A federal court decision demonstrates why defendants are entitled to use medical billing experts to challenge the reasonableness of hospital and chiropractic bills in a personal injury case. The evidence was needed to counter a doctor’s opinion that medical bills were reasonable.
Jessica Perez alleged that she was driving with her children when a tractor-trailer changed lanes and crashed into her vehicle, injuring Perez and her children, She sued the driver and his employer for negligence. The case was removed to a federal district court in Texas.
In her complaint, Perez alleged that she suffered permanent physical injuries, including disfigurement, as well as continuing mental anguish. Her request for damages included past and future medical expenses, past and future pain, suffering, and mental anguish, lost wages and diminished earning capacity, loss of household services, and the cost of future medical monitoring.
Perez designated a treating neurosurgeon as a non-retained expert. Her summary of the neurosurgeon’s testimony included his “medical diagnosis, prognosis and the reasonable and necessary cost of hospital, doctor and medical bills for treatment of [Perez’s] injuries in the past and in the future.”
Treating Physician’s Testimony About Medical Bills
In his deposition, the neurosurgeon testified that the medical treatment he provided to Perez was necessary and that various charges were reasonable, including the hospital and surgical bill, a chiropractic bill, and a bill for post-surgery treatment provided by a medical center.
The defense made a strong showing that the neurosurgeon could not provide admissible testimony about the reasonableness of the medical bills. The neurosurgeon admitted that he did not review the bills line-by-line but based his reasonableness opinion on “the totality of the charges” and not their itemization. Many courts would regard the failure to scrutinize the bills as an unreasonable expert methodology.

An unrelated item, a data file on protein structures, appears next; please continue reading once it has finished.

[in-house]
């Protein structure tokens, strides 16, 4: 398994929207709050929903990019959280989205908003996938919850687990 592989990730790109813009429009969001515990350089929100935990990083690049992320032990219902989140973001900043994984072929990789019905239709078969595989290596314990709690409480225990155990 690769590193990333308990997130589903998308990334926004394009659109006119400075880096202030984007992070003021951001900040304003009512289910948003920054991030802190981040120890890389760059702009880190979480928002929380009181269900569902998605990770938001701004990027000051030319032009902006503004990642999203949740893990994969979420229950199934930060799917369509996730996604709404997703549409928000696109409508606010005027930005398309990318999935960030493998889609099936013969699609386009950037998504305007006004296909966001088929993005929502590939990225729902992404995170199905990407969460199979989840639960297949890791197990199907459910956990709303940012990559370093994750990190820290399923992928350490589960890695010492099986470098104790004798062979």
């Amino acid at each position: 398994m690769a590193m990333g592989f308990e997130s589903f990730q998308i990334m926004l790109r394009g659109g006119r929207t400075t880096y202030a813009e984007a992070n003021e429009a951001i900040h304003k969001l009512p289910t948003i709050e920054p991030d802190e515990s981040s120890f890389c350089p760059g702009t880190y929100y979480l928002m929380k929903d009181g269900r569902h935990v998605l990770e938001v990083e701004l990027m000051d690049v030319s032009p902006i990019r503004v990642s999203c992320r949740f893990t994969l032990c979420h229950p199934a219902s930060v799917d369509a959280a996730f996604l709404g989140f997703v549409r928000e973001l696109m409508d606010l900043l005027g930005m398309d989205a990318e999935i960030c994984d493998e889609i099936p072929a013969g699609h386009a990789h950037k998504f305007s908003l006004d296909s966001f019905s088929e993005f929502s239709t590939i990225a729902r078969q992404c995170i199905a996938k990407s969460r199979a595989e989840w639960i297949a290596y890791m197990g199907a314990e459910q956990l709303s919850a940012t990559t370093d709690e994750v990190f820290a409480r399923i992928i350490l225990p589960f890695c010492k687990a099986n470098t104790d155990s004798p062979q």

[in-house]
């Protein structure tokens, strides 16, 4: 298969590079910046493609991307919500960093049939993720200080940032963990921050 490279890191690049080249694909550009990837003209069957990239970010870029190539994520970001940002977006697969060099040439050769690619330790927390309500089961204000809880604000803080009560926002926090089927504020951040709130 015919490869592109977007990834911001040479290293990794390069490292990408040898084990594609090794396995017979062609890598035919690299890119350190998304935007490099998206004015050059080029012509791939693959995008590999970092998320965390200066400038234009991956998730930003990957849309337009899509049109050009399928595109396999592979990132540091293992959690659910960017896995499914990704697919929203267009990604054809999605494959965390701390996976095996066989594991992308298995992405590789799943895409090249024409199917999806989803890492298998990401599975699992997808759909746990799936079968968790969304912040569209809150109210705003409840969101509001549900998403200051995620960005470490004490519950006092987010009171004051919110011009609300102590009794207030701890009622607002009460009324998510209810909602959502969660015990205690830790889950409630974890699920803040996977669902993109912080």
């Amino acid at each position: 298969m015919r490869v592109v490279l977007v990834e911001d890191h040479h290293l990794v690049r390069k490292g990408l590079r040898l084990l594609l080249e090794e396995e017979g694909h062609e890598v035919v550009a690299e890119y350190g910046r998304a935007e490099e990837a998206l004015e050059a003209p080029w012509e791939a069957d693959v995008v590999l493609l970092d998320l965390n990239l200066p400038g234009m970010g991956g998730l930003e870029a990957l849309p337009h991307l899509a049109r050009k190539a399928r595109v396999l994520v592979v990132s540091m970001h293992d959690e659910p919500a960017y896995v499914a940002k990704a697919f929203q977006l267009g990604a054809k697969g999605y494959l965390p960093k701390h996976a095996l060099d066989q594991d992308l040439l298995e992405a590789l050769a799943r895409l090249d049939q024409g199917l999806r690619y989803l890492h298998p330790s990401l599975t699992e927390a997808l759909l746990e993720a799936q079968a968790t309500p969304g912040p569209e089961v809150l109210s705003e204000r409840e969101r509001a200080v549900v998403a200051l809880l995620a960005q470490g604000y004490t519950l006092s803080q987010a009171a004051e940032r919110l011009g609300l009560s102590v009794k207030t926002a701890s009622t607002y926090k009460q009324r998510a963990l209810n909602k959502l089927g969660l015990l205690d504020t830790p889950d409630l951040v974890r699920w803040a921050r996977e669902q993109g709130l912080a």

The neurosurgeon also testified that he did not review the chiropractic or medical center treatment records and simply assumed that the care provided in the medical center was related to the accident. Many courts would reject the neurosurgeon’s opinion as to the reasonableness of charges when he made no effort to determine the nature of the care that was rendered.
The court accepted the neurosurgeon’s testimony that “in his role as a treating physician he regularly reviews and is familiar with charges for other treatment,” including chiropractic and medical center care. The court decided that a jury should determine whether the neurosurgeon’s testimony about reasonableness was credible. Other courts in similar situations have barred a physician’s testimony about the reasonableness of charges that are not based on specific data about usual, customary, and reasonable charges for specific services in the community where the services were provided.
Defendant’s Medical Billing Expert Witness
Faced with a court decision that allowed a treating physician to testify about the reasonableness of medical expenses, the defense turned to a medical billing expert to provide competing testimony. Perez filed a Daubert motion to exclude that testimony.
The medical billing expert explained that she reviewed medical and billing records from five of Perez’s medical providers. She compared the medical providers’ billing and coding with the medical documentation “to determine if the coding was properly applied” using standard CPT codes.